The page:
Poagao's Journal

Absolutely Not Your Monkey

May 14 2001

I forgot to bring in my CD player to work today, s…

I forgot to bring in my CD player to work today, so now I am forced to listen to the usual self-important blather which is so prevalent in offices. I can’t even listen to Internet radio, since the firewall blocks streaming. I might just be reduced to listening to my cell phone radio.

An interesting, if not terribly productive weekend. I spent Saturday finishing up my design for the T-shirt I am going to make. I’m not sure if anyone will want to buy one, so I plan to make a few for my friends and anyone else that wants one. If they’re popular, I’ll make more. I hope it’s not too expensive, though.

On Sunday the air quality was terrible. I couldn’ figure it out. Usually when there is a typhoon or tropical storm in the vicinity the air is at its best. But that day there was a definite odor present when I opened my window, and a haze had settled over the city. It turned out that a huge complex of office buildings out in Hsichih was burning down at the time, lit by an insense store, of all things (“Gee, this towering mass of smoke and flaming, twisted metal smells GREAT!”), and the smoke must have blown over the city.

I couldn’t get a hold of Steve, who for some reason takes his phone off the hook when he leaves the house, and Dean had rehearsal, so I went down to Grandma Nitti’s to unload a batch of books I didn’t want any longer and have some brunch. I got NT$100 and three paperbacks for my 6 books, which is better than nothing. As I sat out on the porch, Fish, whom I haven’t seen in a while, came by. As we were talking, Richard showed up as well. Small island.

As I was walking up Roosevelt Road to pick up some computer cables at T-zone, I heard someone call “Hey, what’s up, man?” I don’t know anyone who would address me that way and ignored it. But it was actually my friend from Azerbaidzhan, Fuad. He talked up a new job scouting for various precious metals in the former Soviet Union. After I picked up my cables, he took me to see his new digs, which were nearby.

We walked into an ordinary 4-story Taiwanese apartment building, but at the top floor was a dark, round-topped wooden door with a brass plaque on which was engraved “The Doublin” or something equally anglophilic. Inside was a small maze of hallways, dark wallpaper, carpet, pleated leather-covered doors and heavy-looking gothic blackwood carvings adorning the cornerposts and ceiling arches. I had never seen anything like it in Taiwan before.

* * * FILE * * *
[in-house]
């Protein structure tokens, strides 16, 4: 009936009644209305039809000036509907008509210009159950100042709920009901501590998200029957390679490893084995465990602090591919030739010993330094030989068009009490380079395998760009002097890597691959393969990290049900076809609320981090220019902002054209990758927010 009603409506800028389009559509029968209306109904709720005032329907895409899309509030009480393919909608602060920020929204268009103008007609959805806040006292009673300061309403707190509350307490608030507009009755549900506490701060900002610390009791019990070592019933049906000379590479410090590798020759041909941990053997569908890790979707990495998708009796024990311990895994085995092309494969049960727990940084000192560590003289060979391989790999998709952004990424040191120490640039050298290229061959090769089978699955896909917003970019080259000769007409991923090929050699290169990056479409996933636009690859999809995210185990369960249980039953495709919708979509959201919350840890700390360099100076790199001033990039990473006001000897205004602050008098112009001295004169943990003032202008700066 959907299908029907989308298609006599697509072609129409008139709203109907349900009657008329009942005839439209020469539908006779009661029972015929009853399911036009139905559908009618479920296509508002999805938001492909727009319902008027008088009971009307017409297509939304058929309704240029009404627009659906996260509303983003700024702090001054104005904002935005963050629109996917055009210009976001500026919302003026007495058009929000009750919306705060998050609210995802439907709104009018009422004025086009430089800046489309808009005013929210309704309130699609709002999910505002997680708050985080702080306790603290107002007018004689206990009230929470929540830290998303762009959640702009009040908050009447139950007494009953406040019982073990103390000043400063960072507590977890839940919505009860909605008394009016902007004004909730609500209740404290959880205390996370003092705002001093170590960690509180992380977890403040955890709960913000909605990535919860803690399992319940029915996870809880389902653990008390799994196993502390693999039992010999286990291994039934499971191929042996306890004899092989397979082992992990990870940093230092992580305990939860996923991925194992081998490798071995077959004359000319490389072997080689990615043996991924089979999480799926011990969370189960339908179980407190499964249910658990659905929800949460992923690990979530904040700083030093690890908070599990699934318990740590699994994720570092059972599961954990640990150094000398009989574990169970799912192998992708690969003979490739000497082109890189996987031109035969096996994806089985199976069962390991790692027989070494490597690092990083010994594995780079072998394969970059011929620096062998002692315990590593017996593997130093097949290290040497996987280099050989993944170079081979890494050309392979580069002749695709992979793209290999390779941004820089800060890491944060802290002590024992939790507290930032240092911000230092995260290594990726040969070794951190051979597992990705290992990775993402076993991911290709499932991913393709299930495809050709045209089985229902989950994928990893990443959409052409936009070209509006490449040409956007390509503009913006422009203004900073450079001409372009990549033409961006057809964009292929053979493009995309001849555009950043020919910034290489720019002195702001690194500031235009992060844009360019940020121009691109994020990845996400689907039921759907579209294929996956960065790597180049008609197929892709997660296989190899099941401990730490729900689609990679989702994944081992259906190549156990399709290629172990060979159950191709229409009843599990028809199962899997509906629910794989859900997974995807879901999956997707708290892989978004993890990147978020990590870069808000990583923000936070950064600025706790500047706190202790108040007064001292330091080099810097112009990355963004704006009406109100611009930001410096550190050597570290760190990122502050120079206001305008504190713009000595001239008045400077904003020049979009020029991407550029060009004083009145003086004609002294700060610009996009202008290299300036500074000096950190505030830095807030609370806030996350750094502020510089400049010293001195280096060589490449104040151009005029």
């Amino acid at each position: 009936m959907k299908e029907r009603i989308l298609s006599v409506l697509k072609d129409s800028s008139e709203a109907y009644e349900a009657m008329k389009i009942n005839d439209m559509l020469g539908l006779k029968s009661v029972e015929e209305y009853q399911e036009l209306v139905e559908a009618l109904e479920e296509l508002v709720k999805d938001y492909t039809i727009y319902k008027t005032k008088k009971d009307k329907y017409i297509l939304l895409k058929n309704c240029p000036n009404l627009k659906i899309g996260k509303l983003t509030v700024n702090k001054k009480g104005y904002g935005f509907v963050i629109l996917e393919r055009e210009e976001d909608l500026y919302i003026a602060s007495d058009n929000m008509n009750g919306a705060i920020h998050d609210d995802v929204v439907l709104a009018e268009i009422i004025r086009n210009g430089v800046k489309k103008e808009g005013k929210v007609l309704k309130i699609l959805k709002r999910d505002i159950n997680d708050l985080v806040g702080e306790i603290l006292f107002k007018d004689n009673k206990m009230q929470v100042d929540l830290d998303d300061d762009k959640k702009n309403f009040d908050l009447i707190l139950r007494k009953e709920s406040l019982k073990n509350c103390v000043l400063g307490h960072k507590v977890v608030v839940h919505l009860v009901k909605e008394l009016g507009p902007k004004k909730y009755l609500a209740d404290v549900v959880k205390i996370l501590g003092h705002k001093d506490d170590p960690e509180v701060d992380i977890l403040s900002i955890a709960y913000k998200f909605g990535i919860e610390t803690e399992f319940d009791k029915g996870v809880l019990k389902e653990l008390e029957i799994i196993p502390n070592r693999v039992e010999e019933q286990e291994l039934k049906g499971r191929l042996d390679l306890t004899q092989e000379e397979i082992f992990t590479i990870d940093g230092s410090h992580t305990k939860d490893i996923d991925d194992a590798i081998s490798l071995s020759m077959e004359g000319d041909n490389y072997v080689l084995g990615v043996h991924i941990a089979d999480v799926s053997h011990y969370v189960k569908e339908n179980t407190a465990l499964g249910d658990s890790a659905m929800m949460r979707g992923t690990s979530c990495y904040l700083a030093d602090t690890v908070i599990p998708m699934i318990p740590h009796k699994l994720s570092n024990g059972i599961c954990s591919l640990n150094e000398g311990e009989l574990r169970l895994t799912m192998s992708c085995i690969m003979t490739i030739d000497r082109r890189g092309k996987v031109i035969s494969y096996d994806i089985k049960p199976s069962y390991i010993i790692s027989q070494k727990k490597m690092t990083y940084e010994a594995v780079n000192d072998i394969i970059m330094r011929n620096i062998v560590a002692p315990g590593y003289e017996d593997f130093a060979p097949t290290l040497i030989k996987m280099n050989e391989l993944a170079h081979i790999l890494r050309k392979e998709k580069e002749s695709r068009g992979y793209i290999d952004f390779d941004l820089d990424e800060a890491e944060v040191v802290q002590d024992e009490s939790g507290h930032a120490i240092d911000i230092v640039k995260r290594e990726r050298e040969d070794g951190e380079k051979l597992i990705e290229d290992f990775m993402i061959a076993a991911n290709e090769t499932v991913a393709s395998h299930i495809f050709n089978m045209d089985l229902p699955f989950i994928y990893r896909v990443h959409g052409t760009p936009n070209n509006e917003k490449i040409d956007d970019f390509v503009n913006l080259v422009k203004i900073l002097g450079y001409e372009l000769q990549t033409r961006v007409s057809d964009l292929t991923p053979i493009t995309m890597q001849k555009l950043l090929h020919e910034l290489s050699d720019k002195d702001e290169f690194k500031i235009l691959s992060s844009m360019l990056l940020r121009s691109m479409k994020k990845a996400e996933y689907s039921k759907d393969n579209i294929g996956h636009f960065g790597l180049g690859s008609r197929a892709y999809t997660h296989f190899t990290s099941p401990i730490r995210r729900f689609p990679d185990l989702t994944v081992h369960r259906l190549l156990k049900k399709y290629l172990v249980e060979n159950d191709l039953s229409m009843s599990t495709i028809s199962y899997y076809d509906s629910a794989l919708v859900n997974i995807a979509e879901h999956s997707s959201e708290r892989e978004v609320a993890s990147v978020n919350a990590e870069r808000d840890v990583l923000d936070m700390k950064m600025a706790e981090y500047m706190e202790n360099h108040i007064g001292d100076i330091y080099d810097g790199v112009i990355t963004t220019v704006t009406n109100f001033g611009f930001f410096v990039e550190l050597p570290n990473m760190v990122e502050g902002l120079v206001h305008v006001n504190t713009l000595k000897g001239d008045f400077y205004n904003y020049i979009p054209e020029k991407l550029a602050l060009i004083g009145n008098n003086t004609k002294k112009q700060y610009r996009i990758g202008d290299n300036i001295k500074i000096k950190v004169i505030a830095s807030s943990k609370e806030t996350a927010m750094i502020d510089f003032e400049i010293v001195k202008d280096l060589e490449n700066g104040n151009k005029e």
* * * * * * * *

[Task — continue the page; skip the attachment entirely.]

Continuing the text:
“This place was a brothel in the 70’s,” Fuad informed me. “But the police destroyed it in the 80’s. It is a normal place now.”

He took me upstairs to the roof and introduced me to John, a 70-year-old Bostonian who has lived in Taiwan for around 35 years now. John is short and squat and walks with the aid of crutches. In the summer heat he was clad only a pair of grey shorts. He was a university professor for a long time, but the government forced him to retire when he hit 65. He is on a tourist visa now and has to leave every two months. It’s amazing how many people I have met lately who have been in Taiwan for such periods of time.

We talked for a while about Taipei and how it has changed over the years. This man has been here for over twice as long as I have. When he got here there weren’t any scooters or cars, no pavement even. Just pedicabs and dusty streets, one-story, wooden houses. Lots and lots of rice fields and other farmland. He got here several years before I was even born.

In the course of our conversation various other residents of the apartment came and went. Richard even walked by, carrying his laundry. This surprised me as I had thought that he lived over on Chunghsiao, across from Sogo. No, he said, he lived there now.

Small island.

posted by Poagao at 7:23 am  

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